Federal Money: Funding for Park and Recreation Projects of all Sizes

January 7, 2019, Department, by Kyle Simpson

2019 January Advocacy Federal Money 410

One of the best parts of working for an association is speaking with members from across the country about the important work they are doing for their local communities. It’s even better when I get to travel to different locations to see their work firsthand. Several communities have welcomed the Public Policy team over the past year, from small towns to major metropolitan areas. These travels and frequent conversations with you, the members of NRPA, have sparked my excitement and interest in the various ways departments of all sizes are using federal government resources to make projects happen. Following are highlights from a few departments of various sizes and some of the federal money they have received for park and recreation projects.

Littleton, New Hampshire

Nestled along the Ammonoosuc River in Northern New Hampshire, near the border of Vermont, is the idyllic town of Littleton, New Hampshire. With around 6,000 people, as of the last census, Littleton is full of small-town charm and pride, but certainly punches above its weight for access to federal resources. While visiting Littleton this fall as part of a conference, I was struck not only by the fall beauty of this community, but also by how much it has going on for a town of its size.

Littleton is a prime example of how small communities can leverage federal dollars to benefit its residents. Its park and recreation department consists of its director, Chris Wilkins, a full-time groundskeeper and a part-time, year-round employee. Wilkins and Town Manager Andrew Dorsett work extensively to identify and seek out federal funds. Wilkins also shared that although much of the work is done by him and the town manager, he does enlist the help of a grants firm in the process of identifying opportunities and applying.

Recently, Littleton received a $200,000 grant, through the Land and Water Conversation Fund (LWCF) State Assistance Program, for a health park that will allow its population to get outside and active. While some communities struggle with the matching funds required by the LWCF, Littleton has leveraged the federal support to get the local support needed to participate in the program. As with many federal programs, each state has its own process for applying for these programs. More information can be found by contacting your state’s recreation or natural resources office.

Park and recreation centers are one of the largest providers of summer meal programs for youth nationwide. Littleton is also a summer meal program site through a federally funded program, called the Summer Food Service Program (SFSP), that is administered by the United States Department of Agriculture. During the summer at two different sites, this small town serves more than 100 meals a day to youth under the age of 18, including the young counselors who work with kids.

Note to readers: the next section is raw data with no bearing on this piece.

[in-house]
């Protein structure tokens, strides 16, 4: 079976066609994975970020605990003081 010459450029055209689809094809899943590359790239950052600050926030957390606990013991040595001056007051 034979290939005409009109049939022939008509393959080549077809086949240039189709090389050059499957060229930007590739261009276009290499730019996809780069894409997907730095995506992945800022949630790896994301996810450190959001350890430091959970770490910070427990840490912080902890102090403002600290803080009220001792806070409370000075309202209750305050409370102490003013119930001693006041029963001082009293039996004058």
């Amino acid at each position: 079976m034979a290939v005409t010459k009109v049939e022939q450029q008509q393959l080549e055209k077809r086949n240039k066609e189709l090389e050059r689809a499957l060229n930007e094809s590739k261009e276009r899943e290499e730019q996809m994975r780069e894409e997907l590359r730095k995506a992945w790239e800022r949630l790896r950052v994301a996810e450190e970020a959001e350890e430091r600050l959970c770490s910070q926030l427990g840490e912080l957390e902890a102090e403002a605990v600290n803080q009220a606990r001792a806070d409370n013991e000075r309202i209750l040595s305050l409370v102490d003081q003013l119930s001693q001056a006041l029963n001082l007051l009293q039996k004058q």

Littleton proves that no matter your size, SFSP is a great program for your department to consider if you have kids in your recreation centers and parks throughout the summer. Offering nutritional support to youth and even seasonal staff under age 18 allows the communities you serve to stay active and healthy over the summer months. However, SFSP programs can only be set up in eligible areas, so before contacting the state agency responsible for this program in your state, visit the USDA Summer Food Service Program website  for initial details. 

Tacoma, Washington

Tacoma, on Washington’s Puget Sound, is home to an estimated 208,100 people. It may not be as large as Houston, Chicago or New York, but this growing city, through its Metro Parks Tacoma, has done some amazing things with the help of the federal government. One special project is a $32 million community center for the east side community of Tacoma. The Eastside Community Center was the idea of a young person whose life was tragically cut short by gun violence, visit NRPA's blog to read more. The community worked with Metro Parks Tacoma to push for funding for this center from all levels, including the federal government.

After a meeting with U.S. Representative Denny Heck, the congressman suggested the community consider the New Markets Tax Credit (NMTC) program. Established in 2000, NMTC allows individuals and corporations to invest in community development entities in exchange for a credit against their federal income tax. These community development entities then use these funds to provide loans to communities and businesses in low-income communities. The benefit to the low-income community comes in the form of better loan rates and terms, along with more flexibility than would be provided on the normal market. Metro Parks Tacoma was able to use $7 million in NMTC funding for the Eastside Community Center. This funding was just a portion of the overall money needed, but the department was able to leverage the federal funds to secure other funding streams.

Littleton and Metro Parks are just a few examples of how departments of various sizes are making federal dollars work for their communities. The available resources don’t stop at the examples mentioned here. Community Development Block Grants, FEMA Disaster Mitigation Fund and the Clean Water State Revolving Fund are just a few examples of other federal programs that may be available to your department. It also doesn’t take a giant department with multiple people spending the entire day looking for federal resources, but it may take a bit of digging. The NRPA Connect message board and Public Policy team are great resources for your department, as is talking with others about the federal resources they’ve used.

Kyle Simpson is an NRPA Senior Government Affairs Manager.